Many of us have created a practice around things in our lives that are important, such as meditation, yoga, exercise or sport to help improve our skills and how we feel about life, however, have you taken the same approach to building your skillset to get that promotion, new job or in starting up your own business?
Wikipedia defines Personal development as including activities that improve awareness and identity, develop talents and potential, build human capital and facilitate employability, enhance quality of life and contribute to the realization of dreams and aspirations.
I am sure many of you have heard of Maslow’s hierarchy of needs, but may not be aware that he suggests all individuals have an in-built need for personal development which occurs through a process called self-actualisation. He also states that all individuals have a need to see themselves as competent and autonomous and that every person has limitless room for growth.
In my role as a consultant I meet many individuals seeking career advice, about how to get their next role, change career path or industry or start up their own business. This requires looking at transferrable skills or identifying new skills or knowledge that need to be acquired.
In the time poor world within which most of us live, the thought of having to find time to do this can be quite daunting.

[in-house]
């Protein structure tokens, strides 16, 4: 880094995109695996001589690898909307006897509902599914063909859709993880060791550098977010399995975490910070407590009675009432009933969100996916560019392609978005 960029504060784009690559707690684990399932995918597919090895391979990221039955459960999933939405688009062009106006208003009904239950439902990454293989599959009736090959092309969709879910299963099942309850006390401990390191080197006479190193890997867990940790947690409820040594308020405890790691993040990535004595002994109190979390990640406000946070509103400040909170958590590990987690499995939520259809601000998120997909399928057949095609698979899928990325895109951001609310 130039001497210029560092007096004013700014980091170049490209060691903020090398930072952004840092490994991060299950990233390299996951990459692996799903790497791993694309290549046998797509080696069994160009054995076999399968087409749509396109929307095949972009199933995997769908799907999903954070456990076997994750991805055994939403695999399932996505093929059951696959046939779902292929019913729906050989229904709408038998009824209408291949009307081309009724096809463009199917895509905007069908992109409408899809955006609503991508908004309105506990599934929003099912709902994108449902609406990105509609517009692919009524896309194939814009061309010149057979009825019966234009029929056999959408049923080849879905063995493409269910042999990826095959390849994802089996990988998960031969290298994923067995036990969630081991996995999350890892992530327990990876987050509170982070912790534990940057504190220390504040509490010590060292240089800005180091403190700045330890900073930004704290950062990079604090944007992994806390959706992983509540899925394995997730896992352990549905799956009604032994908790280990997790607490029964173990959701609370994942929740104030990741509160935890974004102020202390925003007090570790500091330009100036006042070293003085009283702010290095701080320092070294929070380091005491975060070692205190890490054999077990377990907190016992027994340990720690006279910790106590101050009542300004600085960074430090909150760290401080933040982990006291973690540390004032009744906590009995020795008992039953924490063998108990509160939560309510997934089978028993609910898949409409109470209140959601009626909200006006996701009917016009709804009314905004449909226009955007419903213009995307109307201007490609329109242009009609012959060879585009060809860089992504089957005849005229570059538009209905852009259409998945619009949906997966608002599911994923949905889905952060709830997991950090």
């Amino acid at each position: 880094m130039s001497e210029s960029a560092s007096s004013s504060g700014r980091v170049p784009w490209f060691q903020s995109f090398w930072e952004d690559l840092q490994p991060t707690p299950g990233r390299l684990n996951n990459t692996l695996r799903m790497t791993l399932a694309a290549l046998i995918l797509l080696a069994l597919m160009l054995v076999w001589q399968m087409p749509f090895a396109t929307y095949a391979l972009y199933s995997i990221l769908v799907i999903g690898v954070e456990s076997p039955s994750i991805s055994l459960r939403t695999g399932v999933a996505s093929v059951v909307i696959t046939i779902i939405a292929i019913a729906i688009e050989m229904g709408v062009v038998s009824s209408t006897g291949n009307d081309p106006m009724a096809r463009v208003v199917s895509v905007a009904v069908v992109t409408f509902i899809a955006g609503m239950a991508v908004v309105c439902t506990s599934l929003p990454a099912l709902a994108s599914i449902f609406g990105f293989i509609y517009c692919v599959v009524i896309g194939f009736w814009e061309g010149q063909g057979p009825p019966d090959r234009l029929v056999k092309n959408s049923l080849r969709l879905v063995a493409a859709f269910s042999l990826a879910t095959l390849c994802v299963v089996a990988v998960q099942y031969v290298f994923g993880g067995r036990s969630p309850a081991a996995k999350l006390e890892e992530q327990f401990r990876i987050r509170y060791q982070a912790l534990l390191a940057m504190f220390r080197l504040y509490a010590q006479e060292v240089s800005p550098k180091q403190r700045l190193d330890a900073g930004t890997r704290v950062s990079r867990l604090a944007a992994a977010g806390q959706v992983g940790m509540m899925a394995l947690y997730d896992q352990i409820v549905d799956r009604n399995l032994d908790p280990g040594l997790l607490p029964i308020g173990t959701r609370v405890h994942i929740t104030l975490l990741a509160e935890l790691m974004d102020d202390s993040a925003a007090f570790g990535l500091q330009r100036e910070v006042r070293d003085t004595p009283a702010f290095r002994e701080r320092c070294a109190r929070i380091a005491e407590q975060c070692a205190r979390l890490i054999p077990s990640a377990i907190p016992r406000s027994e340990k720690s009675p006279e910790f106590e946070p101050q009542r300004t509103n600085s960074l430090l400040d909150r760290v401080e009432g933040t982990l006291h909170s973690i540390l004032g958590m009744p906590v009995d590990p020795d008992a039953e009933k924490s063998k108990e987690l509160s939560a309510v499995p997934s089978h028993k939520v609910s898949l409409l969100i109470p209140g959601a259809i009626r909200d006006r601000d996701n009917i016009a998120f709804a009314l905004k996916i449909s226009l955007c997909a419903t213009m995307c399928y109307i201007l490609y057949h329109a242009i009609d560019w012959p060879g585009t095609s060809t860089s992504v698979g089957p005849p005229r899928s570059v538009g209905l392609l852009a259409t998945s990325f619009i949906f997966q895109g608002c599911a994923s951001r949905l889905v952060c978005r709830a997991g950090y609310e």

But it needn’t be too difficult, why not take half the time you currently spend watching TV or on social media and dedicate it to reading books, listening to webinars, reading blogs, watching videos/podcasts or you may wish to sign up for a formal course.
You might also like to look at methods of accelerated learning. Colin Rose, in his book “Master it Faster” suggests 6 stages are key to becoming an effective learner which can be applied to any type of informal or formal learning. These are:
Motivation – you need to be self-motivated and feel positive about learning
Acquire - acquire information through reading, listening, observing, practicing, experimenting and experience. Information is all around you: the trick is to acquire relevant and meaningful information and develop this into knowledge and skills.
Search – search for a personal meaning in the information you’re acquiring, it makes it much easier to remember things when you understand the context.
Trigger – you can’t and won’t remember all that you read, hear and experience. Help yourself to trigger recollection to in different ways such as taking notes, practice discussing and experimenting with new ideas and skills to help you learn and develop.
Examine - regularly examine your knowledge to help reinforce what you have learned. Try to keep an open-mind, question your understanding and be open to new information.
Reflect – reflect on your learning. Think about how and why you learned, including how you felt about a particular topic or situation, before and after you developed your knowledge. Learn from your mistakes as well as from your successes and always try to remain positive.
Just as you did with any of the other practices you have created, you need to set your intent and create the space to set yourself up for success. I hope you have enjoyed these tips for creating a practice of personal development and it motivates you to develop yourself more.
Written by Michelle O’Neil